It’s a poetic injustice, really, seeing Martin Luther King transformed into a means of silencing black activists. He’s been held over the heads of the Black Lives Matter movement for some time now, and thrown in the face of just about any African-American deemed a little too disruptive by conservatives, especially by those conservatives moderate enough to think of they’ve learned the lessons of the civil rights movement. Gone are the days when cultural conservatives would spit ‘commie’ after hearing the name of Martin Luther King. Now, being more comfortable with his legacy, they spit his name at any black activists they find more threatening today.
That’s gotta be a special kind of Hell, to be used against those who carry on your legacy? If so, it’s a special Hell reserved for people who’ve earned a lot better.
What I think a lot of moderate conservatives and a good deal of middle-of-the-road America likes about MLK is the notion that we should be color blind. Some folks may even mean it. Others just like the prospects of using this principle against social justice warriors, affirmative action programs, and any number of left wing causes that ask us to take difference into account. Yet, the message of equality changes a great deal when it’s employed in this manner. When King delivered his “I have a dream” message, equality was message flying in the face of white privilege. If you’ll pardon the cliche, it really was a way of speaking truth to power. Today that message is used to speak power to truth. It is a call to ignore real differences in opportunity, to silence those in need of help, and to preemptively dismiss any political agenda aimed at helping the underprivileged. There is something genuinely vicious about the way cultural conservatives have turned King’s message on its head and turned him into a weapon well-suited to re-enforcing comfort and privilege.
It’s enough to make you lose your lunch.
Sadly, this isn’t an uncommon thing. It seems that those leaning to the right have a general tendency to remember some lefty figures fondly, but only after forgetting the lefty part. How many people have complained about the politics in Roger Waters concerts over the years? Some folks may have specific complaints about aspects of Waters’ politics, but a fair number seem genuinely shocked to find political content in Animals or The Wall.
Maybe they were just too stoned to listen the first time.
I know. Pink Floyd lyrics may not warrant the same admiration as the life of Martin Luther King, but in a sense that impression too illustrates the point. Just as with Kaepernick and questions about whether he should be on the same par as MLK, the veneration of MLK here misses the mark. When someone advocates on behalf of those in need, or confronts those who abuse power, should we really be all that concerned about how they compare to other heroes? Or should we be more concerned about how their politics contributes to something of value?
Yes, that was a rhetorical question.
And then of course, there were those people shocked and outraged to find Coretta Scott King. As George W. Bush attended her funeral, some thought it inappropriate for those honoring her legacy to speak out against the Iraq. And thus his decision to honor her, became her limitation, or rather the limitation on what could be said in her honor while he was present. I get it. It’s a little rude to criticize the President when he’s sitting right there, especially knowing that he doesn’t have to be. But you know what’s more rude? Expecting the funeral of an activist with a life-long commitment to non-violence to pass by without any comments on the greatest war of the day.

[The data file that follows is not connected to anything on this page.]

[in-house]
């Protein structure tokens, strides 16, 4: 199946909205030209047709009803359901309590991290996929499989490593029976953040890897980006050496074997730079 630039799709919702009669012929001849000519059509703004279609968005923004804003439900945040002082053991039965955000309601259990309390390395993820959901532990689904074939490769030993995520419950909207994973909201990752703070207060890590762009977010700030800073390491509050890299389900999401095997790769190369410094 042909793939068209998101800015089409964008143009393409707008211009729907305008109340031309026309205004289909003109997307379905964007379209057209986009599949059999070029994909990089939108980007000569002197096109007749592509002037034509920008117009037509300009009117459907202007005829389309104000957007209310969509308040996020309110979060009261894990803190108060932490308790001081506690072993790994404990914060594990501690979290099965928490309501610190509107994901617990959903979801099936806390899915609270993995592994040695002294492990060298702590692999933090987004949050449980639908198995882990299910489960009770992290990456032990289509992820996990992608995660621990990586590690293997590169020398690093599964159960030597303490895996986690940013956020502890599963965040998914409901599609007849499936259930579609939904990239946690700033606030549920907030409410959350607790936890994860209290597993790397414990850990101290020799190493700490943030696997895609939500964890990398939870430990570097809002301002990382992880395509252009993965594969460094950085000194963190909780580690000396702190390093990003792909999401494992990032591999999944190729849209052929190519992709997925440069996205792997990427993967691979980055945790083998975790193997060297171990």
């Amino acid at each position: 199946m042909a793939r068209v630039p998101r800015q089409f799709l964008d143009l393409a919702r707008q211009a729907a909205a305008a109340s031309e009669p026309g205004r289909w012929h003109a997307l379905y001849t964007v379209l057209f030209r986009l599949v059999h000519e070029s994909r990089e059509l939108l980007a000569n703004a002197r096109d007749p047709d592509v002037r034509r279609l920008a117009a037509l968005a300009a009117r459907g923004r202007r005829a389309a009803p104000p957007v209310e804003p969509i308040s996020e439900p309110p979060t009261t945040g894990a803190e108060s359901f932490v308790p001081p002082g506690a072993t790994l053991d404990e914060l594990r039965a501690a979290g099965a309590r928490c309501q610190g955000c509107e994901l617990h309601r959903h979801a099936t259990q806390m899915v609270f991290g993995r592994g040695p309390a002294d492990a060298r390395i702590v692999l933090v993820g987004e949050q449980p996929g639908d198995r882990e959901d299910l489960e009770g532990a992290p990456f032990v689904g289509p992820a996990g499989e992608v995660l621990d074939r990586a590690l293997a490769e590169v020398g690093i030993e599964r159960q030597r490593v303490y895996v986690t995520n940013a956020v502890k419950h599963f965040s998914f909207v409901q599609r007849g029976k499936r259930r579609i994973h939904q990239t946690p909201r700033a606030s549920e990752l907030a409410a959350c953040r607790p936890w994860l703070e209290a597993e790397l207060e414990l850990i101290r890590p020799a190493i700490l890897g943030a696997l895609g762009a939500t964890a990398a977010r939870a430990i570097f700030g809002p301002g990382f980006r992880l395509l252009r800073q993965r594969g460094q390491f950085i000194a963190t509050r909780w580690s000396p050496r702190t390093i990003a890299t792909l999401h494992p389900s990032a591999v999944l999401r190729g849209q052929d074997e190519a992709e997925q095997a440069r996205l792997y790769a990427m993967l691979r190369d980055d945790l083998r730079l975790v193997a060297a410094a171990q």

In America, even our conservatives are happy to celebrate liberal activists.
Once they and their own learn to be quiet about it.
Compliments of a late night layover, my girlfriend and I were recently treated to a little lesson on the history of Anchorage. We were looking for a quiet place to grab a nap before an early morning flight back up to the ice-box when I noticed this series of posters on the history and geography of Anchorage.
These can be found on the second floor of the Ted Stevens International Airport, which seems to be an area reserved for office space. There really isn’t a lot of foot traffic along that area, which is part of why Moni and I were there to begin with. Anyway, I’m guessing the public doesn’t see these all that much. If they are published elsewhere, I’m not aware of it.
The logo on the lower-right hand corner suggests that these were prepared for the Anchorage Centennial in 2015. I don’t have anything in particular to add to these visuals. A lot of information has been crammed into each of the posters, but the context is pretty sparse. Still, it’s kind of an interesting glimpse into the city and its past. So, I’ll just leave these pics here.
You may click to embiggen, which is particularly helpful if you want to read them. I tried to at least ensure that the main text was legible here on the blog, but if you want to read some of the small text, you might try downloading it so you can magnify it.
I told Danielito, his name is ‘Bob’ for the balance of our visit. I was Daniel first.
I could easily wish the crowds away, but that would be foolish. They are a big part of the experience here at Meow Wolf. Mere moments after entering the fun house, our party is already separated into at least 3 separate groups. Moni is nearby, but I’m not sure where. Her sister and I are together. She is nervous and worried the place will be scary. I’m not entirely re-assuring. We catch a glimpse of her two kids. They rush on by as their mother tries to call them back.
It’s no use going after them. Did they go up into the tree house, or over to the musical mastodon? Perhaps into the fish-tank? We’ll find them eventually, but not by looking. No matter. One is old enough. The other has been here before. They will take care of each other. So, we let them have their fun.
I’m recovering from a bad flu, so I tire easily. Luckily, there are places to sit and watch the people. This is my second time at Meow Wolf, so I am happy to take my time; happier still to rest when I can. A woman walks by urging her child to stay nearby. A few minutes later she walks by again, alone.